My Body Is Failing Me

 

I can’t do the things I used to do. It’s definitely stressful (that’s an understatement) and it’s becoming easier and easier to become resentful of this fact. It’s a hard pill to swallow that at the prime age of 22, my body is failing me.

I used to be able to walk across campus of my High School that was bigger than some small colleges. Now, it’s hard to walk around the grocery store. I used to be able to walk to the kitchen without a problem, now when I do, I’m gasping for air. I used to be able to function 6 AM- 10 PM, now I’m lucky if I can make it 5 hours without laying down & taking a nap. I now have to take my wheelchair almost everywhere and ask my friends for help constantly, and I hate every part about it. I hate it so much, that I’m letting it control my life.

It’s easy to ask the question; why me? What did I do to deserve this? The answer is not a damn thing. But I do have to live with it. I have to fight every day; through the pain and fatigue, through the challenges and curveballs. The sick reality of having a progressive disease is that it won’t get better, no matter what I do or try- in fact it will only get worse & harder.

I’m fighting a losing battle. My body is going to betray me, the function of my body is going to weaken, and that’s just something I have to live with. Every. Single. Day. There will always be a little devil in the back of my head saying “today maybe your last day with function of your elbows. Maybe tomorrow you won’t be able to walk at all *evil laugh*”

With all the negative things going on with my body, it’s easy to be resentful. It’s easy to stay in bed and attempt to ignore the pain and on-going struggle.  I’d rather get lost in the world of reality tv than try to decipher if there’s a new flare-up, a side effect of the medicine/ disease, or if I died yesterday (Thanks Dr. Google).

Most days I want to cope by staying in bed and ignoring the world. But, I don’t get a choice. Just like you, I have things to accomplish, a to-do list a mile & ½long, 10 loads of laundry, and taking care of my fur babies. I don’t get to sit a wallow in self-pity. Every day I have to fight to accomplish the ever-growing list, but not do too much or I’ll end up in bed for a week. It’s a balance I’ll never be able to figure out. As much as I want to, I can’t accomplish the entire list and I have to take [long] breaks just to maintain a fairly- normal & tolerable pain-level kind of life.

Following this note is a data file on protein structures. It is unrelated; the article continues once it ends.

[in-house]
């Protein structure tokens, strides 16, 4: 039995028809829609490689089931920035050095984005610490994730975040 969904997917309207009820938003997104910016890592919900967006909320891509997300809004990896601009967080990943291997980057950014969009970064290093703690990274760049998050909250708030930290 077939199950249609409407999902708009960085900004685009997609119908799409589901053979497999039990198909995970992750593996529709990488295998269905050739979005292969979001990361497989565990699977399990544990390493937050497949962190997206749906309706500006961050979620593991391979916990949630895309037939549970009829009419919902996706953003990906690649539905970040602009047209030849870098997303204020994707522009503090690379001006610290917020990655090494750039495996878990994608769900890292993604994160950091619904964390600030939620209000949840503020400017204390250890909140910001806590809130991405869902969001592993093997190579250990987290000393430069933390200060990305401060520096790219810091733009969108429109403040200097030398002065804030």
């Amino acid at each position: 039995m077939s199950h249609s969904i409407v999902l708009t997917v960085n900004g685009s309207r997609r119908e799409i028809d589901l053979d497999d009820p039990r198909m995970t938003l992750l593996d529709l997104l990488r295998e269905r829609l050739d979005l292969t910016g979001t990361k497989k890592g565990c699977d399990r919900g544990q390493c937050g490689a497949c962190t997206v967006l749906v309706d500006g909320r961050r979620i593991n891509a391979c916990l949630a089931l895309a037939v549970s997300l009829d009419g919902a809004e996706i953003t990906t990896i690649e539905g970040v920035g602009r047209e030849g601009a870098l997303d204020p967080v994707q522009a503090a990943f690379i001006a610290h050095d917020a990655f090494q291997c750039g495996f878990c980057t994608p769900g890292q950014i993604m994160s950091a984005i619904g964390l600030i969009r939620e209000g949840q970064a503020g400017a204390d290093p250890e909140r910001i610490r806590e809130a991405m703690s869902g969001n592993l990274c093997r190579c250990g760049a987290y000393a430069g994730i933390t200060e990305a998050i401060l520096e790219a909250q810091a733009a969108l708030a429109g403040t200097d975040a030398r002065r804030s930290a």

I live to fight and I fight to win. But my body is betraying me. It’s a tougher battle every day, so some days the monster wins. Tomorrow’s a new fight, a fight I’ll hopefully win.

Different Life, Different Goals

If I had a normal body, I dream that I would be a runner. It would be my release. The burn would help me escape from my thoughts, but the routine would also help me sort them. I dream that I’d play softball on an adult Sunday team, with no stress, just the fun of hanging out with friends, burning a few extra calories, but also consume them in beer & junk food. But, that’s a life I only get to live in my dreams.

My goals are different than yours, as is my reality. Or let me rephrase my goals have to be different than yours. No matter how hard I strive, my body can’t do the things yours can.

It’s definitely something I [still] struggle with daily. I hate that I can’t push my body has far as you can. I hate that I have to work that much harder to accomplish simple everyday tasks. But I have to remind myself that it’s okay and I’m doing the best I possibly can.

Due to my chronic illness, I can’t workout or walk the recommended 10,000 steps a day or get in 30 workout minutes in a day. Heck, most days it’s a struggle to stand 12 hours a day. I have to remind myself that the goals that my smart watch recommends are for the able-bodied population; a population that doesn’t include me. I have to adjust those goals to fit something that I can accomplish daily; even if it is a third of the recommended goal- that’s okay, because that is pushing my body to its limits. My limits are different than yours & so is my body.

It’s okay because it’s the absolute best I can do. It’s better for me to adapt than to push myself too far. I have to remind myself that if I did somehow accomplish those goals every day, it wouldn’t be healthy for me and my body would rebel. And that rebel would send me in a downward spiral; a spiral I try my hardest to avoid.

I can’t run or play a contact sport or reach ‘normal people’ goals. It’s something that I work every day to adapt to. I haveto listen to my body. I haveto set goals that I can reach, and I have to crush them- because dammit it makes me feel good.

But, I have to remind myself that somedays (most days), chronic pain is going to win, and that’s okay too. Some days you win, others you lose, but as long as you’re doing the best you can, that is all that matters.